CNIL resumes discussion of data collected by connected vehicles

On March 1st, 2023, Cnil launched the Connected Mobility Compliance Club, which aims to be a peer-to-peer venue bringing together players in the sector to discuss smart vehicle data collection challenges. It is expected to provide “concrete and appropriate responses” to achieve “alignment of innovation and privacy protection”.

More than 470 million connected cars are expected to be on the roads in Europe, the US and China by 2025. Whether it’s cars, scooters or scooters, they are equipped with numerous sensors that collect and provide the companies that sell them with thousands of data: vehicle status, geolocation, life on board, trips made, places you visit regularly, or driving style.

If manufacturers protect themselves by ensuring that they are only used for maintenance purposes or to enhance security and comfort, CNIL fears an invasion of users’ privacy.

An addition to the Compliance Pack released in 2017?

Hence the creation of this “compliance club” of the same order as for the insurance and banking sectors, which confirms the desire of the French authorities to support each sector separately in data protection. In 2016, a similar consultation was already underway, which resulted in the publication in 2017 of a “connected vehicle and personal data compliance package”.

He recalled that all data that can be linked to an identified or identifiable natural person (in particular through a license plate or vehicle serial number) is personal data protected by computer law and freedoms, as well as by the European General Data Protection. Regulation (GDPR).

The document also clarifies that the collected data must be protected and that their retention period must be limited in time. The collection itself must be for a specific purpose and the users of the vehicle must at least be informed of the collection or even give their consent so that the company can access this information.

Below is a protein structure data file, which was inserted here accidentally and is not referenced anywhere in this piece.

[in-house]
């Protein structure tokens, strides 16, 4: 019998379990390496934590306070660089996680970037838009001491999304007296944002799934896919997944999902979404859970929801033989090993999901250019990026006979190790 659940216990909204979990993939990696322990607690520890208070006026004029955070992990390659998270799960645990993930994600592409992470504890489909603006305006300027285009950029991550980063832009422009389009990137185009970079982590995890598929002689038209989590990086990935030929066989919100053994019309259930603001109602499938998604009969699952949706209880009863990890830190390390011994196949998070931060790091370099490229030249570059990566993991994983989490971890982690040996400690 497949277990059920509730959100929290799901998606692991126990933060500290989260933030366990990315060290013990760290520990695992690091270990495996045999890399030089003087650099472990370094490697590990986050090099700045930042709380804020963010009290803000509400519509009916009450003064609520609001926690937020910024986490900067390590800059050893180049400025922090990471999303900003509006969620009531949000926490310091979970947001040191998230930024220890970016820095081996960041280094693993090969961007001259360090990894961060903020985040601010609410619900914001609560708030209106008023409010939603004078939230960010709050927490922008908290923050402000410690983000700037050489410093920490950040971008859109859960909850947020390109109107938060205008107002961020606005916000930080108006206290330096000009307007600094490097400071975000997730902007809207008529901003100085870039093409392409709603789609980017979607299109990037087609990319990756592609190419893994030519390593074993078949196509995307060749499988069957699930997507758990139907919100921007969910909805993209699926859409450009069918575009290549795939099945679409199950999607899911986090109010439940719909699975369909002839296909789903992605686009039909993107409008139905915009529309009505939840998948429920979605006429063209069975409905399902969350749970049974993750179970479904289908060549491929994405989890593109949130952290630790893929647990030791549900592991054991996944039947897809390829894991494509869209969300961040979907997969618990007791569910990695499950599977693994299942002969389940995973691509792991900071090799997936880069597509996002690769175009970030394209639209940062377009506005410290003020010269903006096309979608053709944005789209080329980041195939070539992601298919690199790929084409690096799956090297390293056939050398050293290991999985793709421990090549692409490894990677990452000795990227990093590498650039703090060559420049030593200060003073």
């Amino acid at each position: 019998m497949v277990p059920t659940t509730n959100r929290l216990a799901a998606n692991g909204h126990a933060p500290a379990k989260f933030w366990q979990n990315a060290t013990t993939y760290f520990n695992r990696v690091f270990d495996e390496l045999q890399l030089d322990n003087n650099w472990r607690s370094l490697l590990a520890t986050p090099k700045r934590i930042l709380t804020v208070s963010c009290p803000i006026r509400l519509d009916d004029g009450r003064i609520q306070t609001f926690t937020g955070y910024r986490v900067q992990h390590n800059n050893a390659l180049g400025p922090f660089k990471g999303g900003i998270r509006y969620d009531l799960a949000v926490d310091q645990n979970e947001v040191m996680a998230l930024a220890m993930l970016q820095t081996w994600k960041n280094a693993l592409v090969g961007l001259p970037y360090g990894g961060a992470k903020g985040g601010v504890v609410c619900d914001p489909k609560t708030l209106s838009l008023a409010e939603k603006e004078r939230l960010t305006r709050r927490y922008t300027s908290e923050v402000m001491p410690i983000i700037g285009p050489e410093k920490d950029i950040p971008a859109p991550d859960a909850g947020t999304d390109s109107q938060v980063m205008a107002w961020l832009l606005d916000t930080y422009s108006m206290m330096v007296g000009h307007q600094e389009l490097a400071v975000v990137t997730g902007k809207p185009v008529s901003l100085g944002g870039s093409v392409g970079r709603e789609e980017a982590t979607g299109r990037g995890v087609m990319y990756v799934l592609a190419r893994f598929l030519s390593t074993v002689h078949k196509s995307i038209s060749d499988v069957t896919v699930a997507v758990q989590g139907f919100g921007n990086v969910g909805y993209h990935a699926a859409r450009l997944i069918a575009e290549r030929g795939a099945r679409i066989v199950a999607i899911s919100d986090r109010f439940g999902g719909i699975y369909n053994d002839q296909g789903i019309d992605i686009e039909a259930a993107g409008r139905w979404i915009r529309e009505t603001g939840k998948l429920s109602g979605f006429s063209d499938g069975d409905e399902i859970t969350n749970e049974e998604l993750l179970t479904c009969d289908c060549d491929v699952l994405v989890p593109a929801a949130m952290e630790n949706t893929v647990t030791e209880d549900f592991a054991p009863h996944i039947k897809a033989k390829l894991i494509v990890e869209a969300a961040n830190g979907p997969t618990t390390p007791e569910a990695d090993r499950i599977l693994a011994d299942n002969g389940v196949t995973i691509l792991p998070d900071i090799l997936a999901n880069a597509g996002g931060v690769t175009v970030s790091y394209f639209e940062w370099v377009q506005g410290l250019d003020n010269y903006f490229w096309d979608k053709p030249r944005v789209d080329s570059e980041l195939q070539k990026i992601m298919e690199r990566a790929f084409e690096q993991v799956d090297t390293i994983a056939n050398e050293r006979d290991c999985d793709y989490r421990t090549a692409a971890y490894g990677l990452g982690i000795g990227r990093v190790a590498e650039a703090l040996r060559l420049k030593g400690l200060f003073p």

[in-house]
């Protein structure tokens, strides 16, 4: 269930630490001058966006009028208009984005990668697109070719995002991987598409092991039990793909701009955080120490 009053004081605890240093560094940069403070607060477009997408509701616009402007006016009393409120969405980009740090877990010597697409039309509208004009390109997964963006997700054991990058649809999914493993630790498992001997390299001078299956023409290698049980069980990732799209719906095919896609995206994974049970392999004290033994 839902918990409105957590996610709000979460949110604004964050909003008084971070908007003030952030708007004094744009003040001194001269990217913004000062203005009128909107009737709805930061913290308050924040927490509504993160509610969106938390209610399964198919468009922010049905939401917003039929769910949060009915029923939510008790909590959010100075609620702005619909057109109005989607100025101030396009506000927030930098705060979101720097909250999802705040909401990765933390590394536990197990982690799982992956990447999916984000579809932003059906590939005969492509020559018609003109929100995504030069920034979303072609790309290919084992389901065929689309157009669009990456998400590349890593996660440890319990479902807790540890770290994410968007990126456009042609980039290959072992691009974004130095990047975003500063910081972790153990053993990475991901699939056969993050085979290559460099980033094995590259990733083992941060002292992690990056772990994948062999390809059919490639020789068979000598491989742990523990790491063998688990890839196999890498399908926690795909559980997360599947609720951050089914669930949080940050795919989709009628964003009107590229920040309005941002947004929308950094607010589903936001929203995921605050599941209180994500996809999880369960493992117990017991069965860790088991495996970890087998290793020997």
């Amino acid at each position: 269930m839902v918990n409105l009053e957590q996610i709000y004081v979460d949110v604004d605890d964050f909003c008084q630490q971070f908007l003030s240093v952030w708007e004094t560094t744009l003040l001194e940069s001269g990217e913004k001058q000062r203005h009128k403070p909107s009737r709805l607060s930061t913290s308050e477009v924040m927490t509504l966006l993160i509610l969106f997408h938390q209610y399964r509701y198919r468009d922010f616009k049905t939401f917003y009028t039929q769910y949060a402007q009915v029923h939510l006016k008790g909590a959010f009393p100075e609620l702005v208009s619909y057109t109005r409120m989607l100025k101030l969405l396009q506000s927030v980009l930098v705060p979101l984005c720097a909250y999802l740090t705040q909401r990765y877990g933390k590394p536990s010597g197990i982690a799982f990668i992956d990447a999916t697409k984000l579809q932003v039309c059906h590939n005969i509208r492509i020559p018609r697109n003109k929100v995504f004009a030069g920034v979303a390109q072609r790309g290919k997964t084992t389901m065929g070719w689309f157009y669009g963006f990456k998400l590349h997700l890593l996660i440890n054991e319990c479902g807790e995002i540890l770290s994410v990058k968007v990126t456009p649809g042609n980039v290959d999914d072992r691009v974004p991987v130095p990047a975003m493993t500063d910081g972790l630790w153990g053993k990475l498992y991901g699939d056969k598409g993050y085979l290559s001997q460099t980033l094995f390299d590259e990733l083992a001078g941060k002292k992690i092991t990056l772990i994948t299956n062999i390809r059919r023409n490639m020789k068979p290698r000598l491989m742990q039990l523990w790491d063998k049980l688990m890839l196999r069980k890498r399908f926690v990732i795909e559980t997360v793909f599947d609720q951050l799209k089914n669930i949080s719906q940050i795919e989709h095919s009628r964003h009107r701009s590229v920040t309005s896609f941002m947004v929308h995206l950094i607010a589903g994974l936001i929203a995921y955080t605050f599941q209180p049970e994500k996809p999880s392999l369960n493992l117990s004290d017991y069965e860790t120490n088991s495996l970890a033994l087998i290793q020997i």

This compliance package, together with the European Data Protection Board (EDPB) guidelines for connected vehicles and mobility-related applications published in 2020, in conjunction with the GDPR, constitute the reference documents in the industry, even if they do not prohibit some manufacturers from making derogations. .

Ubeeqo sued for excessive geolocation

Last July, a digital police officer fined car-sharing company Ubeeqo €175,000 for violating the privacy of its customers by geolocating them almost permanently. The startup claimed that this simply allows you to find a vehicle in case of theft or provide assistance to customers in the event of an accident, but the regulator considered that none of these goals justified such a subtle and intrusive geolocation.

In addition, the excessive duration of data storage (for the entire duration of the commercial relationship with the customer, as well as for three years after the end of the vehicle rental) constitutes a violation of Article 5.1.e of the GDPR. Cnil has voluntarily decided to make the decision public in order to send a message to all players in the sector.

Please note that between March 29 and June 21, 2022, the European Union has also opened consultations on accessing data from connected vehicles.

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